Labor Demand and Supply in a Monopsony

A labor market in which there is only one firm demanding labor is called a monopsony. The single firm in the market is referred to as the monopsonist. An example of a monopsony would be the only firm in a “company town,” where the workers all work for that single firm.

Wage‐searching behavior. Because the monopsonist is the sole de‐mander of labor in the market, the monopsonist's demand for labor is the market demand for labor. The supply of labor that the monopsonist faces is the market supply of labor. Unlike a firm operating in a perfectly competitive labor market, the monopsonist does not simply hire all the workers that it wants at the equilibrium market wage. The monopsonist faces the upward‐sloping market supply curve; it is a wage‐searcher rather than a wage‐taker. If the monopsonist wants to increase the number of workers that it hires, it must increase the wage that it pays to all of its workers, including those whom it currently employs. The monopsonist's marginal cost of hiring an additional worker, therefore, will not be equal to the wage paid to that worker because the monopsonist will have to increase the wage that it pays to all of its workers.

A numerical example of a monopsony market is provided in Table . The first two columns provide data on the market supply of labor that the monopsonist faces. The third column reports the total cost to the monopsonist of hiring each worker, which is just the wage times the number of workers. The fourth column reports the marginal cost of labor, which is the change in monopsonist's total cost of labor as it hires additional workers.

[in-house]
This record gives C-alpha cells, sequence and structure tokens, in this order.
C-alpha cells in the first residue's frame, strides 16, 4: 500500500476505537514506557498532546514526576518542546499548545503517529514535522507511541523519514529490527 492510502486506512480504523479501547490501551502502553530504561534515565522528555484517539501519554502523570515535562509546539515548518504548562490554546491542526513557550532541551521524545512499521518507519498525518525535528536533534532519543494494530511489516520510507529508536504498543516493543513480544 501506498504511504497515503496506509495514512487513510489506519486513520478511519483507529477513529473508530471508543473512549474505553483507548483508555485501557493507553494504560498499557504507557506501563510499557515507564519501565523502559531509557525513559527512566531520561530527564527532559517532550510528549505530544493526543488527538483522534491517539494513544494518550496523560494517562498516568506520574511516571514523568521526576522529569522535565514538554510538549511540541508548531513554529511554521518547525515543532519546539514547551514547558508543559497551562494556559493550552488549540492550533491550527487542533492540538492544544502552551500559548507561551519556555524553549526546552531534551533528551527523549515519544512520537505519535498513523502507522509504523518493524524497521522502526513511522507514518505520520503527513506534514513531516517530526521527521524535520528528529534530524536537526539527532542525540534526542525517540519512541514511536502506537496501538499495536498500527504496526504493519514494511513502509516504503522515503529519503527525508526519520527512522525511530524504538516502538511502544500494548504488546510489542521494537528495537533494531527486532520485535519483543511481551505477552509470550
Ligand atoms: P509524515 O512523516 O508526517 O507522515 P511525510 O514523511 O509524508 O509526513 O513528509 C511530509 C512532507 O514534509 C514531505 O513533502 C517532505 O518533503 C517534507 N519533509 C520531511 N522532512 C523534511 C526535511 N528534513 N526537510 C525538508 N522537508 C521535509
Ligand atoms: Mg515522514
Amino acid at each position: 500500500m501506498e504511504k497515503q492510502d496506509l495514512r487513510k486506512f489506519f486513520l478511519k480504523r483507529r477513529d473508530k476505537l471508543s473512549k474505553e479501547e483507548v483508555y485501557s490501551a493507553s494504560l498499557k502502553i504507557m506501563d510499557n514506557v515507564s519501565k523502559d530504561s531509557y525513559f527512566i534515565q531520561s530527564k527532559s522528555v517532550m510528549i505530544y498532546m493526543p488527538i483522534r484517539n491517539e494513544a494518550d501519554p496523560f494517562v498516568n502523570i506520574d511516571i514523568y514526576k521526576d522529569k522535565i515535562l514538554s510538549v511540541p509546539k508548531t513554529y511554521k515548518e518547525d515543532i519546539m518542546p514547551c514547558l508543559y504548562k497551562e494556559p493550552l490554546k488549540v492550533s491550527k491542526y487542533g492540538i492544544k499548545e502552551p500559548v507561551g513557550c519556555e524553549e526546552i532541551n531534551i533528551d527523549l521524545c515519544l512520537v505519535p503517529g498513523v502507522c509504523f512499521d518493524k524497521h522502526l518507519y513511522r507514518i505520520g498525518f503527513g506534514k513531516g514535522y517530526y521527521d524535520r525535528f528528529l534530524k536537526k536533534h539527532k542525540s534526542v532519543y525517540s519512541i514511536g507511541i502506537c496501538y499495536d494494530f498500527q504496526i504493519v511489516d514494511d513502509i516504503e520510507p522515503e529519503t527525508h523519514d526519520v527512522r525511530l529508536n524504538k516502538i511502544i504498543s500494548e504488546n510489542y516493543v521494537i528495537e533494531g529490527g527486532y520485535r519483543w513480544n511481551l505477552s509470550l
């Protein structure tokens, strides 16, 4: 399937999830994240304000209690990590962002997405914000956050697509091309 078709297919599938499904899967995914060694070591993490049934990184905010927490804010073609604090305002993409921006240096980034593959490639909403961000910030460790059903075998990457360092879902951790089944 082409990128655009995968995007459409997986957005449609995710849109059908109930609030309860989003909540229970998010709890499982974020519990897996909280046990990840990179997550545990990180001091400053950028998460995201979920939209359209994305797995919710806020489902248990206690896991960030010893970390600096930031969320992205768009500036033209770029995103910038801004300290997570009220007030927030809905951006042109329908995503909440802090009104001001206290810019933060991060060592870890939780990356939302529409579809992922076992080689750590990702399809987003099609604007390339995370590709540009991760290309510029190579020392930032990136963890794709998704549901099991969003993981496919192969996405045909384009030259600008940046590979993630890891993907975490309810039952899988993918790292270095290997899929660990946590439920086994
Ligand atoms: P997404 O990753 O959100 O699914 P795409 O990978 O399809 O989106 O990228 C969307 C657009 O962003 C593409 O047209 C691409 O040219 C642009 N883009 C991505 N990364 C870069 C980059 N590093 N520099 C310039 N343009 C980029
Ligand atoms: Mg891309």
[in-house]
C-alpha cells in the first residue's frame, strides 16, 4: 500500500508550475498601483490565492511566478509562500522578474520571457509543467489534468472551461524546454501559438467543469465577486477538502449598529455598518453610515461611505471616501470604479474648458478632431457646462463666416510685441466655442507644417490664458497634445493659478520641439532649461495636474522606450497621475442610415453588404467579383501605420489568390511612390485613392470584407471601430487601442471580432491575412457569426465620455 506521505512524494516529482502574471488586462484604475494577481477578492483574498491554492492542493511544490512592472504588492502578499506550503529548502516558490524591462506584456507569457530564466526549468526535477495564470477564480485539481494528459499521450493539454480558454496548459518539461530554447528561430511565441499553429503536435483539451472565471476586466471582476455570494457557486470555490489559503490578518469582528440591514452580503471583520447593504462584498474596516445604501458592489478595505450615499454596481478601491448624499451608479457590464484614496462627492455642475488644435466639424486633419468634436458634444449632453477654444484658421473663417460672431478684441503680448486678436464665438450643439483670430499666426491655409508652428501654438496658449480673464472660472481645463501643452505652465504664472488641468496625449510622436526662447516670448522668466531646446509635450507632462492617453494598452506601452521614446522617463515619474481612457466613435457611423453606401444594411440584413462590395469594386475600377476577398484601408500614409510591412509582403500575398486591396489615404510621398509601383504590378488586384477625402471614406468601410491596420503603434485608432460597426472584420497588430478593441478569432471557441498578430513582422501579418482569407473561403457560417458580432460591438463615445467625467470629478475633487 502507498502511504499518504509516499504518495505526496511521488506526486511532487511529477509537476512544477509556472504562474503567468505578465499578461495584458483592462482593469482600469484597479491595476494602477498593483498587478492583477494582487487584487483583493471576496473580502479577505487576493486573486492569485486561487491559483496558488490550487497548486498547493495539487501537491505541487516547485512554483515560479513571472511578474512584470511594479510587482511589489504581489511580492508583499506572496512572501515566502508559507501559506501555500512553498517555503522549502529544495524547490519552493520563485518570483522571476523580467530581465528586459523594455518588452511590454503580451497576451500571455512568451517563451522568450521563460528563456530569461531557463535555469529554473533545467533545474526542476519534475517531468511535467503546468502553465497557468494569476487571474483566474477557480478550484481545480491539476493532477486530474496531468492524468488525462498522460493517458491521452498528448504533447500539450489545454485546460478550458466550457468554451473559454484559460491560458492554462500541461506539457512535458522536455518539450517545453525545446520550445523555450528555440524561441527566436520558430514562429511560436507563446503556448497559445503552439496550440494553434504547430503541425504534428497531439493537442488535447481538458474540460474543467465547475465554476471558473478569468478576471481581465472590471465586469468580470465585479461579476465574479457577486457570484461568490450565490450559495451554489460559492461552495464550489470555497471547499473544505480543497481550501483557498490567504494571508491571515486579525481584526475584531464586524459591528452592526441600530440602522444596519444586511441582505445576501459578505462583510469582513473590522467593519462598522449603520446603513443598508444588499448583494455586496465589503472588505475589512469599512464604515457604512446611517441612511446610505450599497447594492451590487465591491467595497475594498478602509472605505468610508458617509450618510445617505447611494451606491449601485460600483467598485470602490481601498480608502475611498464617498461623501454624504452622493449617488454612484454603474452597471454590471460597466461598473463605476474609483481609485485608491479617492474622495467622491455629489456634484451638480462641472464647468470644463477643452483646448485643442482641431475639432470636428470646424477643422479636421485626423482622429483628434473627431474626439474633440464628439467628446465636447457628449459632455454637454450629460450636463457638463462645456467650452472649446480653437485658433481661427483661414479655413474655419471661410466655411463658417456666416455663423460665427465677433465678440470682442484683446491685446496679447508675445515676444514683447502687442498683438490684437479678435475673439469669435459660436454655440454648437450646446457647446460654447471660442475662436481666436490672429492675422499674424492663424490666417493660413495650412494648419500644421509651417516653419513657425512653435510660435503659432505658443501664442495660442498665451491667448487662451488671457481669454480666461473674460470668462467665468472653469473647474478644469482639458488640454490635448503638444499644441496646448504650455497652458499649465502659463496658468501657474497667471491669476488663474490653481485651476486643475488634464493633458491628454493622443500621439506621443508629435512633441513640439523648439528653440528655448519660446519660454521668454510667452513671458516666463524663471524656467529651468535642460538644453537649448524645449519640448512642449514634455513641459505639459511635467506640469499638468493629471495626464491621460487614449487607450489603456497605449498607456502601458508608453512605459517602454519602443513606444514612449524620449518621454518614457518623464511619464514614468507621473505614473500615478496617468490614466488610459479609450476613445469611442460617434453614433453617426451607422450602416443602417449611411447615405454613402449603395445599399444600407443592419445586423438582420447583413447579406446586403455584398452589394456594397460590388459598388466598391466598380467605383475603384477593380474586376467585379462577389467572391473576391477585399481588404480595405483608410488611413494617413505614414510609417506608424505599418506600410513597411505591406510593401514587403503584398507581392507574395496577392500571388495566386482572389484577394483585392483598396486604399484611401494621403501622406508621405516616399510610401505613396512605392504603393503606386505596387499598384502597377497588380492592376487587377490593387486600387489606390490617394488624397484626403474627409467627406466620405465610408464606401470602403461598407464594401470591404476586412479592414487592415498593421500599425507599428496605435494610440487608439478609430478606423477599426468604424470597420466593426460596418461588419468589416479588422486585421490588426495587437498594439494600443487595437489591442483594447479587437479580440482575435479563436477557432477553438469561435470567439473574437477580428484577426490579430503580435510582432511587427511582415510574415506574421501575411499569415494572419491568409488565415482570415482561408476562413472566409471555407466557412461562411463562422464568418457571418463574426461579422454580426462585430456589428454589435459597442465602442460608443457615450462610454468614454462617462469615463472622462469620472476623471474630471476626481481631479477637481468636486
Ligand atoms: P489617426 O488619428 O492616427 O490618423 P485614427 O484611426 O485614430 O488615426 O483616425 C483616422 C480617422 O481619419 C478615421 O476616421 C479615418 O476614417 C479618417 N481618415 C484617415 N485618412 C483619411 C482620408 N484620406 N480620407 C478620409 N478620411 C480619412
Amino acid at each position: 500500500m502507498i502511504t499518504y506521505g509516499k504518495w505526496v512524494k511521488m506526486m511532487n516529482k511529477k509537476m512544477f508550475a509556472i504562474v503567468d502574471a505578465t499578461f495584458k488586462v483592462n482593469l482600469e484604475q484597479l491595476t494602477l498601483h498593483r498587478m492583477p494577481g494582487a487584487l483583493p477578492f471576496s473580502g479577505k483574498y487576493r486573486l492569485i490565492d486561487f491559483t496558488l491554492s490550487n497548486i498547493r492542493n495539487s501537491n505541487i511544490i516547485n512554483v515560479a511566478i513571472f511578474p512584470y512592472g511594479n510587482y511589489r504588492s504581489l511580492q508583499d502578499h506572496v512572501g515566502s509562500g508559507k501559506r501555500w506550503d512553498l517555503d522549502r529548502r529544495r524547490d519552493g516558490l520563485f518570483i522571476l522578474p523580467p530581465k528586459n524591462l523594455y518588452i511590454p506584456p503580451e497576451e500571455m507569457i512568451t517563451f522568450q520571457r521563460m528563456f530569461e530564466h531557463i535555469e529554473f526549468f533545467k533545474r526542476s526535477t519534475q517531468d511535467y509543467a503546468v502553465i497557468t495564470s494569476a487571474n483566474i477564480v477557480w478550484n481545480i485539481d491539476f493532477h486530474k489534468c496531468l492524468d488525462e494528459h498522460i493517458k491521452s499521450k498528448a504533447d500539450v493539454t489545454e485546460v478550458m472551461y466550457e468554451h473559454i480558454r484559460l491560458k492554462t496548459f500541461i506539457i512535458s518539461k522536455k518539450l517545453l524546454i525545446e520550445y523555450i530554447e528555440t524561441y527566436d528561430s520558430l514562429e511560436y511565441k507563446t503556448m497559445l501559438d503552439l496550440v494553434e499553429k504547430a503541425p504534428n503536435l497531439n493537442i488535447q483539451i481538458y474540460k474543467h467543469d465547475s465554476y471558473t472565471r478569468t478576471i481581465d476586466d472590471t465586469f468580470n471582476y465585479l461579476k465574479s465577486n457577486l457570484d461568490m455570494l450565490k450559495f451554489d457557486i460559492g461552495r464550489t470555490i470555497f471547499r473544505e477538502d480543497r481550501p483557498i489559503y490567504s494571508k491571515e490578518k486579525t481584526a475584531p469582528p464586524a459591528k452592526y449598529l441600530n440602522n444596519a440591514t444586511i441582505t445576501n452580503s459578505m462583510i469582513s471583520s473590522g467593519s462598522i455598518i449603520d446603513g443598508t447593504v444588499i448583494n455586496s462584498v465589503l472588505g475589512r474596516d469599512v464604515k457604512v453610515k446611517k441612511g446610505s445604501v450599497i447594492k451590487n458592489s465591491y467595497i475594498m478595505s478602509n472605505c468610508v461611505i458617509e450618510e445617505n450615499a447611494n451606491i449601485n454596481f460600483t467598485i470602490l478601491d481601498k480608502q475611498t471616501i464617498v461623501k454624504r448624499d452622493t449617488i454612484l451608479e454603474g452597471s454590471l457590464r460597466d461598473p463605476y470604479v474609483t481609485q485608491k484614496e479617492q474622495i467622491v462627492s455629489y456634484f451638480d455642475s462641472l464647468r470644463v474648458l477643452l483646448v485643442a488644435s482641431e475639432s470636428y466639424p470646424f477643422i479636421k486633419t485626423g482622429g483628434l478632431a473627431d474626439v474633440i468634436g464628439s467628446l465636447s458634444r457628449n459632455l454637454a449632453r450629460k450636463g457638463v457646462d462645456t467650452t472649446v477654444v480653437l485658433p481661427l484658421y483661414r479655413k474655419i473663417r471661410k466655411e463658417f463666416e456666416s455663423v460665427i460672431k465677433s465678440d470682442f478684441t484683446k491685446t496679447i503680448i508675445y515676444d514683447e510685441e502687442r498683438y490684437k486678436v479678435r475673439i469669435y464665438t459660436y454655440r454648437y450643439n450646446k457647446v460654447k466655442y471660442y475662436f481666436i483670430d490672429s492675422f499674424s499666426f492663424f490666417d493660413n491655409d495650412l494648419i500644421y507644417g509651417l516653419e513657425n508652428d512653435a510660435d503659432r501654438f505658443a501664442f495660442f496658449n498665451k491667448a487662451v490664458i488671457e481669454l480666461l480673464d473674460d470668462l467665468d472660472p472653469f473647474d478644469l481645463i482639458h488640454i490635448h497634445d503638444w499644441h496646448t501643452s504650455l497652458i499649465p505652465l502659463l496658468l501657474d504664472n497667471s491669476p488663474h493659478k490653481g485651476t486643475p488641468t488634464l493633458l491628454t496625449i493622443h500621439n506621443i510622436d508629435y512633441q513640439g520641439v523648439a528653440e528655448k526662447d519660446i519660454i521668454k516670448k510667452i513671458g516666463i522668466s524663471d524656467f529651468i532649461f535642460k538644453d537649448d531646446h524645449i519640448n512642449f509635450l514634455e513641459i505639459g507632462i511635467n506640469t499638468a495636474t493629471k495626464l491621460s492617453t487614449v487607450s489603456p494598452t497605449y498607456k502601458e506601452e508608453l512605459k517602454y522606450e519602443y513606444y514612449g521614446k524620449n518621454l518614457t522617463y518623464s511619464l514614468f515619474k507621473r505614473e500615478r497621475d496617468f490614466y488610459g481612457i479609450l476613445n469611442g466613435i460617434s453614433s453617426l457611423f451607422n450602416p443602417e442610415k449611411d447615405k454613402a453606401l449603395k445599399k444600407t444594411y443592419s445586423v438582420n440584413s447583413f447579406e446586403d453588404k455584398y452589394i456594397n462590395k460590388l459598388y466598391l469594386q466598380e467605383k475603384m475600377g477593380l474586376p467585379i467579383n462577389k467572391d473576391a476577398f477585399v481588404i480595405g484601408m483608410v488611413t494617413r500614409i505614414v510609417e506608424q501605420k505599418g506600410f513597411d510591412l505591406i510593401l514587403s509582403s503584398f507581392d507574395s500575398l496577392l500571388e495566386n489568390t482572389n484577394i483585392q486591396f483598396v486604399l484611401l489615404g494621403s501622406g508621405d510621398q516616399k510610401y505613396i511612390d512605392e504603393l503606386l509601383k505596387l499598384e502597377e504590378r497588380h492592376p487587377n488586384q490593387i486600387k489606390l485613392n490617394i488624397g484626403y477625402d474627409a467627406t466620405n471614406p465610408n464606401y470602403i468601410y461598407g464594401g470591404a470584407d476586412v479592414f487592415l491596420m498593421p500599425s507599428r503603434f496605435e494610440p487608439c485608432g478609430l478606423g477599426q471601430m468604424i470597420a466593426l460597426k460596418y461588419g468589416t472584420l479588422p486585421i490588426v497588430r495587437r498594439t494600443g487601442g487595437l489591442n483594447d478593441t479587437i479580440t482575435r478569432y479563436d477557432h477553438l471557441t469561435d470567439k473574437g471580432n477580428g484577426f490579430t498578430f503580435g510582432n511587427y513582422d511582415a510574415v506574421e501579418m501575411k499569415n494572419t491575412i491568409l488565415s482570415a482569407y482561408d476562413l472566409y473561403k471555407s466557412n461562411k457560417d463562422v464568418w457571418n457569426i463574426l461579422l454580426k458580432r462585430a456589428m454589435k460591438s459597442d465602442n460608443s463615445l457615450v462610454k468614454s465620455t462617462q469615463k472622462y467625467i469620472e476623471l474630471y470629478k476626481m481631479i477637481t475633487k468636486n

Suppose the monopsonist wants to increase the number of workers that it hires from 2 to 3. In order to attract the third worker, the monopsonist must offer an hourly wage of $20 instead of $15. However, because the monopsonist cannot discriminate among its workers (and risk alienating them), it must offer the higher $20 wage to its two current employees. Hence, the monopsonist's costs from hiring the third worker are $60 (3 × $20), and the marginal cost from hiring the third worker is $30 ($60 − $30). The marginal cost of $30 exceeds the new market wage of $20 because the monopsonist must also pay its two current employees an hourly wage that is $5 higher than before.